Volume 85 Issue 43 | p. 62
Issue Date: October 22, 2007

ACS, Serbian Chemical Society To Forge Ties

Cooperative agreement reached after visit to the Balkan region
Department: ACS News
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TAkING A BREAK
Exner (from left); members of the faculty of metallurgy and technology at the university of Montenegro Biljana Damjanović-Vratnica, Željko Jaćimovićc, and Refik Zejnilović and Cobb.
Credit: Noah Shussett
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TAkING A BREAK
Exner (from left); members of the faculty of metallurgy and technology at the university of Montenegro Biljana Damjanović-Vratnica, Željko Jaćimovićc, and Refik Zejnilović and Cobb.
Credit: Noah Shussett

Attendance of two members of the ACS Division of Environmental Chemistry (ENVR) at a conference in the Balkan region of Europe has resulted in a formal agreement between the ACS division and the Chemical Society of Serbia's Environmental Division to cooperate and collaborate on environmental issues and to host student exchanges. ENVR Chair Jürgen Exner hopes the agreement will become a template for other alliances as the division expands its outreach. Exner is an environmental consultant with JHE Technology Systems Inc.

The need is great and the timing seems right for such an agreement. Scientists in the Balkans have long seen their opportunities for scientific exchanges, collaborations, and research stymied by forces both inside and outside of the region. These have included various conflicts and disagreements among governments dating back to the first Balkan War in the early 1900s, through the Balkan campaigns of both World Wars that ravaged the region and sparked separate internal conflicts, and up to the Yugoslav Wars that saw the establishment of independent states in the early 1990s.

These days, the region is relatively calm, and scientists are reaching out to each other in hopes of kindling opportunities to work together. Last June, Exner and George P. Cobb, environmental toxicology professor at the Institute of Environmental & Human Health at Texas Tech University, attended the 1st Symposium of Chemistry & Environment in Miloċer-Budva, Montenegro. The meeting was attended by members of the Chemical Societies of Montenegro, Serbia, and Romania; the Bulgarian and Pancyprian Unions of Chemists; the Society of Chemists & Technologists of Macedonia; the Society of Albanian Chemists; and the Association of Greek Chemists.

"This was a reciprocal trip," Cobb says. A Serbian delegation attended this year's Pittcon, the large annual analytical chemistry exposition and conference held in the U.S., Cobb explains, "and we aimed to continue our collaboration via the Balkan trip." The division's goals for the exchange were to increase the connections among chemists in the Balkan region and North American chemists through various working partnerships, to make North American chemists available for speaking and training engagements, and to discuss providing exchange opportunities for students.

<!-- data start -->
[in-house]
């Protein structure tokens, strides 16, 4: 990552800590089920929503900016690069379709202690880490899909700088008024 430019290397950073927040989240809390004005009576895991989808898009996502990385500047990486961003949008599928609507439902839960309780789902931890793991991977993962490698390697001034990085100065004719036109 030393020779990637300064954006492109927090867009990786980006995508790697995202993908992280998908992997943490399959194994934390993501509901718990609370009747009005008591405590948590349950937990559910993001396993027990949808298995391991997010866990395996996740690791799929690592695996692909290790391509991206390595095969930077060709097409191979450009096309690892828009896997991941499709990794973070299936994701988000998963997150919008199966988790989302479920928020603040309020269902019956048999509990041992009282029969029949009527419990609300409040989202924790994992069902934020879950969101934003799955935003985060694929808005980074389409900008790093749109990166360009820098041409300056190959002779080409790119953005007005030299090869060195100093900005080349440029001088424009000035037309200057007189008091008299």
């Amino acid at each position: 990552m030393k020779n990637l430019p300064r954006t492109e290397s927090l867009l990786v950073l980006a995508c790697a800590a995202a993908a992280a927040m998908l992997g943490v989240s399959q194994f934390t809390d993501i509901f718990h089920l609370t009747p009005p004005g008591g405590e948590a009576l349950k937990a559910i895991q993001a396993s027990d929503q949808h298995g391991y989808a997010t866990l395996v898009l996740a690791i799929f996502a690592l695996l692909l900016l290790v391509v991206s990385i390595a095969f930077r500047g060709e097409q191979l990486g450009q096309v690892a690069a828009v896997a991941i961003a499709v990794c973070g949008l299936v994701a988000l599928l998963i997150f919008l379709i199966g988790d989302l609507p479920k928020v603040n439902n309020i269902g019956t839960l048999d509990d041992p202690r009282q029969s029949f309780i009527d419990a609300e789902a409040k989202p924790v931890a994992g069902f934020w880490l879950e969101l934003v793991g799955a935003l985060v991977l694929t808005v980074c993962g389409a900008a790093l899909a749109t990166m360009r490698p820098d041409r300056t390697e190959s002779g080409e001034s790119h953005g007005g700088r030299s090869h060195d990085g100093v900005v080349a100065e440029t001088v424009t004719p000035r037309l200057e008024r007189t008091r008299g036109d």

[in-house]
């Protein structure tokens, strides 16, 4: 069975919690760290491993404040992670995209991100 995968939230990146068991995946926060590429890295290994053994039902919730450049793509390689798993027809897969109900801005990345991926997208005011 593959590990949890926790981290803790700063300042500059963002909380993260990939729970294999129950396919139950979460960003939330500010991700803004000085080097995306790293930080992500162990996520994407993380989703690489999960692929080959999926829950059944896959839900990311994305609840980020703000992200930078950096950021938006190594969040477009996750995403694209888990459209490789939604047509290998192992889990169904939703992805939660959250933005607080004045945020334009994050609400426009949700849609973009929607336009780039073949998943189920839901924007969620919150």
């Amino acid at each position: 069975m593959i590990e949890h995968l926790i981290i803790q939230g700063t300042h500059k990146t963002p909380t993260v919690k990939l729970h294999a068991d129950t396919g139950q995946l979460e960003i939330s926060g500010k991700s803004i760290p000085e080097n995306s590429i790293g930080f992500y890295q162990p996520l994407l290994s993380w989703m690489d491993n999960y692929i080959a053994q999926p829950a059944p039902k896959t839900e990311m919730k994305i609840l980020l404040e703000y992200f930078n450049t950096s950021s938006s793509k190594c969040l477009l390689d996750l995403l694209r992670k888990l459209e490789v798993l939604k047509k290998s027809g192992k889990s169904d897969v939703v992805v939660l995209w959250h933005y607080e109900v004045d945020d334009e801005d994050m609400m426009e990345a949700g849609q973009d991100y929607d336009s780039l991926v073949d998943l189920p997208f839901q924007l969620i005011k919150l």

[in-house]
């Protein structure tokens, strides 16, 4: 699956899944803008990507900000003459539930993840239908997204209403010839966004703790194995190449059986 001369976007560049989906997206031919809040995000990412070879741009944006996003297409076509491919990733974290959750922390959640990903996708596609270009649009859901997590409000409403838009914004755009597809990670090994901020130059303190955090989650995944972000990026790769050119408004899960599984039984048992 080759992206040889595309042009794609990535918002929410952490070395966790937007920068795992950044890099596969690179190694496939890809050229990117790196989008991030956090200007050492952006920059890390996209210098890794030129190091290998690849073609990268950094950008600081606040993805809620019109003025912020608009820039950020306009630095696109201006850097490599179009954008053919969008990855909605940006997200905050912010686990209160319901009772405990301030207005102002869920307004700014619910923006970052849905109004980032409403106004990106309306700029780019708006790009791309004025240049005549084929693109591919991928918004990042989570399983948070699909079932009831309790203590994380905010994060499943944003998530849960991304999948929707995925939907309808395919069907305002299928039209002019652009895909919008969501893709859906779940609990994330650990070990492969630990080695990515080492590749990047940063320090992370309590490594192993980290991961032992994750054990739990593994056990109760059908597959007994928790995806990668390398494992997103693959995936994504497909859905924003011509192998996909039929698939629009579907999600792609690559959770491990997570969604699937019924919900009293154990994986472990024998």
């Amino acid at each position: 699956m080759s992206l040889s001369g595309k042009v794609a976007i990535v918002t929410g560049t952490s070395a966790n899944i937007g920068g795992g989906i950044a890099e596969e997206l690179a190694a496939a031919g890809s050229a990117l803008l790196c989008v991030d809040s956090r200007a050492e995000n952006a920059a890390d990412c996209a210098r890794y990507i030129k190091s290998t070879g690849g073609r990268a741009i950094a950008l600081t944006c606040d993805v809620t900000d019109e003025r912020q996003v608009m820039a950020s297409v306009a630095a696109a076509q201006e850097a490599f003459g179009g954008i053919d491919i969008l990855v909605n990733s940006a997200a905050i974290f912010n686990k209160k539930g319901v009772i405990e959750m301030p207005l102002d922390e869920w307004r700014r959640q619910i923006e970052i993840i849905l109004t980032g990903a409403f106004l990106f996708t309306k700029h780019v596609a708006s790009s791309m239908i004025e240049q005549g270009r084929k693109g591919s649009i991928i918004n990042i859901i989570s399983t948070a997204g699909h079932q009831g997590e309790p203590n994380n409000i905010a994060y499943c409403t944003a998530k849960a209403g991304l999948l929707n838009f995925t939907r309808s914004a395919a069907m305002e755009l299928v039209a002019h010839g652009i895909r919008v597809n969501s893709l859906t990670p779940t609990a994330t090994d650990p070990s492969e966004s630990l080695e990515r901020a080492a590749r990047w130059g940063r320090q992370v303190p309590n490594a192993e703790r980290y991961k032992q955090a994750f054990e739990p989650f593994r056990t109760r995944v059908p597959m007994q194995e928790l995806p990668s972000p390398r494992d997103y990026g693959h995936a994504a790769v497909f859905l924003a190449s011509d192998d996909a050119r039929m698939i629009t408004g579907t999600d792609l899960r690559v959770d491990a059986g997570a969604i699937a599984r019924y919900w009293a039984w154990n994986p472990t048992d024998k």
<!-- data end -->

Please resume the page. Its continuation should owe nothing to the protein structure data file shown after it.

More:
Both parties will benefit from the agreement. For example, Exner says, "the Serbian Chemical Society is interested in increasing its knowledge of environmental control and management, while ACS is interested in expanding its member and knowledge base." Cobb is enthusiastic about learning how scientists with limited infrastructure approach research problems. He is confident that North American scientists can learn a great deal from their Serbian counterparts.

The agreement calls for "coordination of scientific investigations," which Exner foresees as requiring heavy collaboration. For example, tracing the global migration of persistent organic pollutants is an area of great interest to both societies and would require samples from all corners of the map as well as the U.S. and Serbia, he says. He also believes that this cooperative research will provide valuable information to other organizations. "The United Nations International Development Organization is helping Slovakia clean up polychlorinated biphenyls from leaking transformers and is looking into doing the same kinds of things for African and Asian nations. What we can learn from our work with Serbia could be beneficial to that project," he says.

A student exchange-another aspect of the agreement-could have a positive impact on tomorrow's chemists, Cobb says. He believes the exchange could be facilitated through third parties and notes that the North Atlantic Treaty Organization has programs for interactions between the U.S. and "partner countries" and that the Eurpoean Union is another possible funder of the project. He has yet to approach either organization to discuss the possibilities.

Organization of joint seminars and conferences is also planned. Exner thinks that a biannual conference might be combined with ACS meetings. ENVR "is trying to do something useful for the world. Using this as a template for future work will help our members both domestic and abroad by giving them exposure to needs and problems in other countries," he says.

 
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